Ethiopia Establishes National Framework for Climate Services

Ethiopia’s economy and the well-being of its people varies, in part, with the climate. Natural climate variability and long-term climate trends both contribute to fluctuations in weather that affect operations in water resources, agriculture, energy, health and more. Periodic droughts continue to cause hunger. Rising temperatures are exposing more people to malaria.

Tigray, Ethiopia. Photo: Rod Waddington. License: CC BY-SA 2.0.

But our ability to monitor and predict climate also provides an opportunity to anticipate and manage such risks. A recent workshop in Addis Ababa brought together experts from government and academic institutions to discuss how to improve the development and delivery of climate services in the country. Representatives from IRI and the World Meteorological Organization’s Global Framework for Climate Services (GFCS) also attended. The workshop was an initial step in creating a National Framework for Climate Services (NFCS), as outlined in this post from GFCS. An NFCS is a coordinating mechanism for climate services, aimed to improve risk management by incorporating science-based climate information into decision and policy making.

GFCS noted in its article that coordination is needed among the various actors involved in climate services to avoid duplication of efforts and maximize impact:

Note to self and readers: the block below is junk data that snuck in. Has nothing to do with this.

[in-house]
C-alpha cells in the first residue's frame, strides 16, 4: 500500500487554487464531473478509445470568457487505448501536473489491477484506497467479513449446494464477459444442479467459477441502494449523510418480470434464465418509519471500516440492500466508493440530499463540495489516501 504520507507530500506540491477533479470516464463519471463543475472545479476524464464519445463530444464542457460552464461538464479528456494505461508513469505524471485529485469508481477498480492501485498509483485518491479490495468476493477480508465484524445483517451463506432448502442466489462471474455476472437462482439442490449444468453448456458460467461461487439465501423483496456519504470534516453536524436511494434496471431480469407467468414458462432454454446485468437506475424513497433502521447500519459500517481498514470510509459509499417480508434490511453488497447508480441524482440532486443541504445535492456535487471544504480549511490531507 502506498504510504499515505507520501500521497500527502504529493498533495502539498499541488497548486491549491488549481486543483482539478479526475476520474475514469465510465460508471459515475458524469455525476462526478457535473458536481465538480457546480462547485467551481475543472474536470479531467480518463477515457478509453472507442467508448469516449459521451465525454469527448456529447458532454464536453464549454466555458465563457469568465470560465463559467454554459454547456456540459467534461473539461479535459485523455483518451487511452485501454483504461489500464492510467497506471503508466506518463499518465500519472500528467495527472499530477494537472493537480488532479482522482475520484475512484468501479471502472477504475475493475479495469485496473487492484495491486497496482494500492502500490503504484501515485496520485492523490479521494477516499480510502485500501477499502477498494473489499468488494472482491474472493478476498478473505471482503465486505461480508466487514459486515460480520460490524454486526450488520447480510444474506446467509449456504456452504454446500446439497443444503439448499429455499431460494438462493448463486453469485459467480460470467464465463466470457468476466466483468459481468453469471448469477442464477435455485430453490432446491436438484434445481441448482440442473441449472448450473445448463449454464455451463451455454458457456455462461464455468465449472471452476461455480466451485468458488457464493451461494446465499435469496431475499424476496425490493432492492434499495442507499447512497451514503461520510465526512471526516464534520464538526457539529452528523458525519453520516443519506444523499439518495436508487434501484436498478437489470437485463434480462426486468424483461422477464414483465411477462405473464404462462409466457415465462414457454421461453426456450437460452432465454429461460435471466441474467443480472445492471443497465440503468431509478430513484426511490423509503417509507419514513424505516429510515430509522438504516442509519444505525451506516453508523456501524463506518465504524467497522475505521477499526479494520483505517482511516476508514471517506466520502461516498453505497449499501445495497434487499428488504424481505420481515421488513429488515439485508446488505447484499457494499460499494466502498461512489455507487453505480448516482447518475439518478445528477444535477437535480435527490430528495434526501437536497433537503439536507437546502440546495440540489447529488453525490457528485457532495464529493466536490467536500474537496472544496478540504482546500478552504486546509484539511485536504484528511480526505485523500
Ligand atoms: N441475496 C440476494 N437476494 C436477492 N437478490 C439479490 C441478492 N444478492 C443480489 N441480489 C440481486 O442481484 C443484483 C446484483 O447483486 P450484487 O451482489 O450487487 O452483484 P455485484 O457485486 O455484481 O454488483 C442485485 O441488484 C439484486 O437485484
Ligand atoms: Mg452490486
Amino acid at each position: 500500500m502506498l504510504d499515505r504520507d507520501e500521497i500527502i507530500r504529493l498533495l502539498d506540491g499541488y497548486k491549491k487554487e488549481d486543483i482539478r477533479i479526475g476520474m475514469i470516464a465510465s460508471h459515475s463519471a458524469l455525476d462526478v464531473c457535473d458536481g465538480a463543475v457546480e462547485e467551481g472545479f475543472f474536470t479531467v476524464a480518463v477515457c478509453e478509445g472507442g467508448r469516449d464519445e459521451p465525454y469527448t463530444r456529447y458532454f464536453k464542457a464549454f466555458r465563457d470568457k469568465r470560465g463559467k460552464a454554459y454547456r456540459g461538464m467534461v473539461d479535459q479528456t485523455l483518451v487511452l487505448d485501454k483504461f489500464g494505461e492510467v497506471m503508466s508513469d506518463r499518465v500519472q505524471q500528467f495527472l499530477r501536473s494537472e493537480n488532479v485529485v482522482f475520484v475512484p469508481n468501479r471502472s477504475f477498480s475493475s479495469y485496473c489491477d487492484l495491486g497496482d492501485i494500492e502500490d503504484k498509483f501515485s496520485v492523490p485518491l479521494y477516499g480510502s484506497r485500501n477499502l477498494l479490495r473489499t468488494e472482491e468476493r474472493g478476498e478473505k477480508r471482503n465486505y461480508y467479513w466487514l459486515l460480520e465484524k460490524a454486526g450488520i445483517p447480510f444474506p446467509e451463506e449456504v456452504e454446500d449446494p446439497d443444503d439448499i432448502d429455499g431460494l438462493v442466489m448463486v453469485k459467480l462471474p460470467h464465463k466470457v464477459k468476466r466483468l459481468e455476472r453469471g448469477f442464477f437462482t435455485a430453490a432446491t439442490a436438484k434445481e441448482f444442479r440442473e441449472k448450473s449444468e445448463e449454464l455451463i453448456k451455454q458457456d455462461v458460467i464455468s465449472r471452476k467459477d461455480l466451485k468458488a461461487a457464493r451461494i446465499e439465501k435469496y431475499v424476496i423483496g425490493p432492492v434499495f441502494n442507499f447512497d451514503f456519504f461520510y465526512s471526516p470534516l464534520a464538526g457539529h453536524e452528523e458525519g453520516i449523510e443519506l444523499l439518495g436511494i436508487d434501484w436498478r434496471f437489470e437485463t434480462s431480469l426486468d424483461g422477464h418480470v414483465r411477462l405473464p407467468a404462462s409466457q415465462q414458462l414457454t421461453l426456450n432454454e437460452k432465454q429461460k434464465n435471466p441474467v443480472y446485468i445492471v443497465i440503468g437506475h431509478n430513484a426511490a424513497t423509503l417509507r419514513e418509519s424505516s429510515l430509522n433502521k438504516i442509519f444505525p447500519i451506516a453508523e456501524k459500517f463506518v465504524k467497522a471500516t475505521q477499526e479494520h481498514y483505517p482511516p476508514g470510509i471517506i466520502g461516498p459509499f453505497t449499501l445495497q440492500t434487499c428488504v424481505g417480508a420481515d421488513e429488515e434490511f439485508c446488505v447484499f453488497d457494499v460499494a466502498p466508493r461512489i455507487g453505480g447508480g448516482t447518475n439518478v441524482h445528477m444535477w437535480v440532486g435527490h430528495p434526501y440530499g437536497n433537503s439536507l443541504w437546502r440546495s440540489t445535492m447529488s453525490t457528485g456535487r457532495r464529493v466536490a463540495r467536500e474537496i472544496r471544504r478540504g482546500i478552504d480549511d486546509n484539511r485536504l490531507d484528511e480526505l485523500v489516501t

In this respect, GFCS and IRI play complementary roles in enhancing climate services in Ethiopia.

GFCS is instrumental as a platform convening stakeholders and providing system-level advisory services. The WMO Step-by-step Guidelines for Establishing a National Framework for Climate Services (WMO-No. 1206, 2018) supports NFCS governance.

IRI stands out in its ability to provide high-quality, decision-relevant climate data and information products at different timescales throughout the world. The IRI Climate and Society Map Room, built on the IRI Data Library, is a collection of interactive maps and figures that provide historical climate analyses, monitoring of current climate conditions, and an array of forecasts tailored to various uses for researchers and decision-makers. IRI’s Enhancing National Climate Services initiative (ENACTS) is a unique, multi-faceted initiative designed to bring climate knowledge into national decision-making by improving the availability, access, and use of climate information. Implementation of ENACTS includes developing Map Rooms with an array of application-specific information products that use quality-controlled national data combined with globally available proxies.

Participants at the Consultative Workshop on National Framework on Climate Services in Ethiopia, April 2018, Addis Ababa. Photo: World Meteorological Organization.

“ENACTS lays the foundation for implementation of the national frameworks by creating suitable climate data and information products and an online dissemination platform,” said Tufa Dinku, who leads ENACTS.

Eight years ago, Ethiopia became the first country to implement ENACTS. Dinku said he is glad that GFCS is interested in playing a complementary role by supporting training on the use of IRI’s free, online climate information products, which the institute plans to support through its Adapting Agriculture to Climate Today, for Tomorrow (ACToday) project.

In Africa, an NFCS is fully established in eight countries, and seven other countries are at different stages of putting one in place.

Read the full article from GFCS here.